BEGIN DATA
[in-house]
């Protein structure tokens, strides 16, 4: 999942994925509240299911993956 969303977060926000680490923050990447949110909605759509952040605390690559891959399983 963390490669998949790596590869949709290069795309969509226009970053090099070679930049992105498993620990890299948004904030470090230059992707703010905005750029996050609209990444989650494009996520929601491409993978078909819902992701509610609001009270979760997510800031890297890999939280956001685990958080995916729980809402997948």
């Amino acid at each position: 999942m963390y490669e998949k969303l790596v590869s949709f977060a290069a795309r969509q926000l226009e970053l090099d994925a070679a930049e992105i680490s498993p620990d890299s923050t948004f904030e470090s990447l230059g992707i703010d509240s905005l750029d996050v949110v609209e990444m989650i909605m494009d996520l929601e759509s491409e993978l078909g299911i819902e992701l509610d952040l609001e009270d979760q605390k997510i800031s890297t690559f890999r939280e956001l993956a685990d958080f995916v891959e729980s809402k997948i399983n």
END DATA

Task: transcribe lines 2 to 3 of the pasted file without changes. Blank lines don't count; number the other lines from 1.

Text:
């Protein structure tokens, strides 16, 4: 999942994925509240299911993956 969303977060926000680490923050990447949110909605759509952040605390690559891959399983 963390490669998949790596590869949709290069795309969509226009970053090099070679930049992105498993620990890299948004904030470090230059992707703010905005750029996050609209990444989650494009996520929601491409993978078909819902992701509610609001009270979760997510800031890297890999939280956001685990958080995916729980809402997948």
């Amino acid at each position: 999942m963390y490669e998949k969303l790596v590869s949709f977060a290069a795309r969509q926000l226009e970053l090099d994925a070679a930049e992105i680490s498993p620990d890299s923050t948004f904030e470090s990447l230059g992707i703010d509240s905005l750029d996050v949110v609209e990444m989650i909605m494009d996520l929601e759509s491409e993978l078909g299911i819902e992701l509610d952040l609001e009270d979760q605390k997510i800031s890297t690559f890999r939280e956001l993956a685990d958080f995916v891959e729980s809402k997948i399983n």